The New HP TouchSmart PCs

For the past year and a half, I’ve been working on software for HP’s TouchSmart all-in-one PCs. I develop and manage the deliverables for some of the tiles found within the TouchSmart software suite.  Allow me to take a moment and give you a TouchSmart commercial, explain my role in its creation, and how you can develop on the platform.

Two New TouchSmarts

HP released (in October – yes, this post is a tad late) two new TouchSmarts to coincide with the release of Windows 7, the 300 and 600 series. The 600 is the more performant and larger of the two, but both retain the same touch technology and form factor.  It sports the Core 2 Duo, while the smaller brother uses a 64-bit AMD processor.  You can pick and choose various components for the 300 and 600 at HP’s shopping site, so be sure to check out the specs there if you’re interested in more details.

The TouchSmarts use optical touch solutions, using two infrared sensors to triangulate the positions of up to two touches. This 2-camera system presents some inaccuracies when two touches are involved, and it certainly created some challenges for my own development. These restrictions are found in all of the multi-touch all-in-ones currently in the market, as they are all based on the same technology, but our mathemagicians perform some voodoo on the data to more accurately approximate the location of the user’s fingers. It is a much more cost-effective solution when compared to capacitive touch screens, such as the iPhone’s, as the cost for that type of screen exponentially increases with surface area.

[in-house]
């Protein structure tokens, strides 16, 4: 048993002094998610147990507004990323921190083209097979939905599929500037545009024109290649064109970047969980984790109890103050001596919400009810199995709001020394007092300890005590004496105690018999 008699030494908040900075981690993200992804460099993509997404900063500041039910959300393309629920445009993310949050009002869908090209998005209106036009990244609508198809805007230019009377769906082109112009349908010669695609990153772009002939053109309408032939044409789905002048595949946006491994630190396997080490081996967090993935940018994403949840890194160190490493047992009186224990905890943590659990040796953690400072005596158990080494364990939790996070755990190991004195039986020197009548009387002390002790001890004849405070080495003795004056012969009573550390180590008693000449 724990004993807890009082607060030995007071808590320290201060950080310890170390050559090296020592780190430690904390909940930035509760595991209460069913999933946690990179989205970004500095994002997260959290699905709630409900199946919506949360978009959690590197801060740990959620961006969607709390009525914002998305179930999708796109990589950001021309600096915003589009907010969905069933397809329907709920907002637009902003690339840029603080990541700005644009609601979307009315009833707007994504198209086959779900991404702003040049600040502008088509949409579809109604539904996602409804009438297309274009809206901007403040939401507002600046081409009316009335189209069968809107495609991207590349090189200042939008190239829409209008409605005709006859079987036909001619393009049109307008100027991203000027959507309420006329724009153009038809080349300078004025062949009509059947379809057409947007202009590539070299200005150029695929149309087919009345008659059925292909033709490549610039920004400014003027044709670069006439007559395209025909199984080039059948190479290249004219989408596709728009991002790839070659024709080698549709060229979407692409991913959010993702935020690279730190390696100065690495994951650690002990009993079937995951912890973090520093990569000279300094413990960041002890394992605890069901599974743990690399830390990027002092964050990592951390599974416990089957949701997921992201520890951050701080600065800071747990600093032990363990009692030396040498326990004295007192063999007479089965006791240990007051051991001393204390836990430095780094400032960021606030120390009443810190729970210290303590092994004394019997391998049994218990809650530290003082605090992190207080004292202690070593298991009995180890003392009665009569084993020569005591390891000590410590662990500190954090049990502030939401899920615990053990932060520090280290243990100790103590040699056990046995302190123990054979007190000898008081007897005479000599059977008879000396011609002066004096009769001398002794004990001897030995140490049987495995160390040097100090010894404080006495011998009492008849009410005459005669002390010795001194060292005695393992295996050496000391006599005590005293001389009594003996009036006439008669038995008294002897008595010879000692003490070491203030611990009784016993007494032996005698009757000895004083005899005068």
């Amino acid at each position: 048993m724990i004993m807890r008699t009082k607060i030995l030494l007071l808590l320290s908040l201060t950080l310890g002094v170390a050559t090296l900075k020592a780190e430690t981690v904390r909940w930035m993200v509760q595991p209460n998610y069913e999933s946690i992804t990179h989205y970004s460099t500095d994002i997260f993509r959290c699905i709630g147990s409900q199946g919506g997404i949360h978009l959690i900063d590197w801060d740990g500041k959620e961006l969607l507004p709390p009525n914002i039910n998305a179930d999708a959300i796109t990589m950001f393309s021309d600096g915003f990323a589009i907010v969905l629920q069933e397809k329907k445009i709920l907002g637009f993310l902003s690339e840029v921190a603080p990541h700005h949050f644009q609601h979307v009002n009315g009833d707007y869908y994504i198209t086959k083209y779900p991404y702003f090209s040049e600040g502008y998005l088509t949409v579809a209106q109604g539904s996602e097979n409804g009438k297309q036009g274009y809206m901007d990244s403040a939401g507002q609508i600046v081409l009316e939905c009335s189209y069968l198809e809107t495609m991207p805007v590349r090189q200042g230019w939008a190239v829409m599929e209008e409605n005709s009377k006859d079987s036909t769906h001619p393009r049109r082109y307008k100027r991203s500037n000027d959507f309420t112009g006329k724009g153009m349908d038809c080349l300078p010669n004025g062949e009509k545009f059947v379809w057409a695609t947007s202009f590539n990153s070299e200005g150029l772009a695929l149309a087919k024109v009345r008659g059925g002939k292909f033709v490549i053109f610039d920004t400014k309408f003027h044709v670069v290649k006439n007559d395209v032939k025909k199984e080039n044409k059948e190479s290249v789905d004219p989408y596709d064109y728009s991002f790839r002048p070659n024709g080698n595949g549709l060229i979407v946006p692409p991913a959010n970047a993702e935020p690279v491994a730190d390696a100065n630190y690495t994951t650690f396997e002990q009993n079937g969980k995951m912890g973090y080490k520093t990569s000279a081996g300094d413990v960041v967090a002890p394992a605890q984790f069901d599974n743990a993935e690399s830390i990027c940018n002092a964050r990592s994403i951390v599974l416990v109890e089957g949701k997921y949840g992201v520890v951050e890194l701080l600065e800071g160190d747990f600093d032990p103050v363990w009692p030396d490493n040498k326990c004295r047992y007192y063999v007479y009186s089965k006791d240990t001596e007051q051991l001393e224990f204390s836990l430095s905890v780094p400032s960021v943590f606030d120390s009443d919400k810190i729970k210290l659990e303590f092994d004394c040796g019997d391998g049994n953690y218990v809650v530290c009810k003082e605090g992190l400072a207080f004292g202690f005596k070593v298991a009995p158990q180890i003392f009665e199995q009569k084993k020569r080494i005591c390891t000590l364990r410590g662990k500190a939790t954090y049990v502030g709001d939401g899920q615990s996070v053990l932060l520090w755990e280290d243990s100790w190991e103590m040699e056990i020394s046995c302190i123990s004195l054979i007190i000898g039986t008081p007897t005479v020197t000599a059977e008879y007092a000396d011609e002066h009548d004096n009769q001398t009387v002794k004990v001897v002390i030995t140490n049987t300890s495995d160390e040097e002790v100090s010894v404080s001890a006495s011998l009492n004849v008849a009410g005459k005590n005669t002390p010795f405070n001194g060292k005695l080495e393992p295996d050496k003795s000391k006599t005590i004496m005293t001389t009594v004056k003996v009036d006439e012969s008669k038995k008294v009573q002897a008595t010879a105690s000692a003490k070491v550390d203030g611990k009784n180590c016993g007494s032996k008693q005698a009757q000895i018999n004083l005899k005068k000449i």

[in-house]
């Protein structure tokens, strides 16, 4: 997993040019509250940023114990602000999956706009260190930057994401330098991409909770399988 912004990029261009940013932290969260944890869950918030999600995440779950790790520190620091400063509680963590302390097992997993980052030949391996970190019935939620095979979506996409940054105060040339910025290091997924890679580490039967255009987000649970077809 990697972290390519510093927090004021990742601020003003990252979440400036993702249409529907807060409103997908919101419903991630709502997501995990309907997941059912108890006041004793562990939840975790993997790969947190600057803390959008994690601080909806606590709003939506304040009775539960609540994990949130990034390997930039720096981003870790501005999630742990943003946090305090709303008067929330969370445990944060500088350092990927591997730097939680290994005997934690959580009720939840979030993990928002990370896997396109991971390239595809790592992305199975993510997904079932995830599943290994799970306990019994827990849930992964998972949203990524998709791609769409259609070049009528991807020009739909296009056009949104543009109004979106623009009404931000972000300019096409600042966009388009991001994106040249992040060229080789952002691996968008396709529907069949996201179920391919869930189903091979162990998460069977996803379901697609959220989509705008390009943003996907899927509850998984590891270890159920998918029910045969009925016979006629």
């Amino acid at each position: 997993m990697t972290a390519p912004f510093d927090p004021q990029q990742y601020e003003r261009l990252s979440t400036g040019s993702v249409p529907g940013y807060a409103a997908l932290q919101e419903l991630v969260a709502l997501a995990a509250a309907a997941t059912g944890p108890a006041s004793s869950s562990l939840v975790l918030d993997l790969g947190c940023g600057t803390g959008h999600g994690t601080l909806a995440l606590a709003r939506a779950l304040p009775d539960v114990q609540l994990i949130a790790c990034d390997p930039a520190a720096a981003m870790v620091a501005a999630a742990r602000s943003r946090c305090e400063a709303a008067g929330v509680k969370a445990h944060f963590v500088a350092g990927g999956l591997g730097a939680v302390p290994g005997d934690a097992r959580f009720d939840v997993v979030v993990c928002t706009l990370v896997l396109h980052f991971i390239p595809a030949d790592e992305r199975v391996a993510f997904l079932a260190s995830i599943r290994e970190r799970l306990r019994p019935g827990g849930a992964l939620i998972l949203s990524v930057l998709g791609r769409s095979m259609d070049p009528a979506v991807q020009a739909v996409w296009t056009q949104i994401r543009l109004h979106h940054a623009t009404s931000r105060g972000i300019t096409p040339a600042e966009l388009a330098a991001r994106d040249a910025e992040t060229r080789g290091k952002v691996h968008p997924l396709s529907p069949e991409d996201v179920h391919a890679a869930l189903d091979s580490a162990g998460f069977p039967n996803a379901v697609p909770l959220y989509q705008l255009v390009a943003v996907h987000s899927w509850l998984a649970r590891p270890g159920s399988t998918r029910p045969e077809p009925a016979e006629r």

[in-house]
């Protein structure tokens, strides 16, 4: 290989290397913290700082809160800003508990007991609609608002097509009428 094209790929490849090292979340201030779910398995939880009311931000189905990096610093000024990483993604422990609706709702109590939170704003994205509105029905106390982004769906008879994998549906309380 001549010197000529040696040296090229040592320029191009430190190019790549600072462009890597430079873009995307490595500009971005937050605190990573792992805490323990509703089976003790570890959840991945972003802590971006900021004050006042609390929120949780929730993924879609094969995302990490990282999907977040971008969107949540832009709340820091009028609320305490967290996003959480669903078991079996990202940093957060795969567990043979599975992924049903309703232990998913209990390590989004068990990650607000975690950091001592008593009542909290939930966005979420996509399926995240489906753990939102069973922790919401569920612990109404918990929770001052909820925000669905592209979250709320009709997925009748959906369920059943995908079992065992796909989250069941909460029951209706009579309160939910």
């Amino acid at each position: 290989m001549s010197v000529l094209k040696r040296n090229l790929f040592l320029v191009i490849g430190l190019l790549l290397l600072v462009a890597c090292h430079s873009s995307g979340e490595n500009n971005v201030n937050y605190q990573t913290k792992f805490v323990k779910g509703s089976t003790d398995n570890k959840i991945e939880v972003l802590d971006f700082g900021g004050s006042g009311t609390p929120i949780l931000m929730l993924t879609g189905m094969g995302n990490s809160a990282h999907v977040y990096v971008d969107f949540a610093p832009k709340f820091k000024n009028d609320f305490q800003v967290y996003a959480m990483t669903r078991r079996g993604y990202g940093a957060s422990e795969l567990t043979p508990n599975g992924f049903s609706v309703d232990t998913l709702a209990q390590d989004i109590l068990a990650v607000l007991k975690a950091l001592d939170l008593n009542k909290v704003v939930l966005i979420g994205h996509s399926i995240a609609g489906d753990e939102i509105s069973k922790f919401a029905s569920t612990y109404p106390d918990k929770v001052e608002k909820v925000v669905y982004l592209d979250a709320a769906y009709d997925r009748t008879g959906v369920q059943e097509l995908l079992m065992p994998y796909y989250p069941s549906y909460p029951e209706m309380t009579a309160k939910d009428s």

The TouchSmart software suite has seen quite a few changes itself. In case you are not familiar with the TouchSmart software for the 500 and 800 series (TouchSmart 2.0), it is a collection of touch-based applications displayed in two scrollable rows of “tiles”. These tiles are not interactive in this view, but the user can view information in each tile. To interact with the tile, the user taps on it and enters the full view of the application. You can find a video showing the framework here.

TouchSmart 2.0

TouchSmart 2.0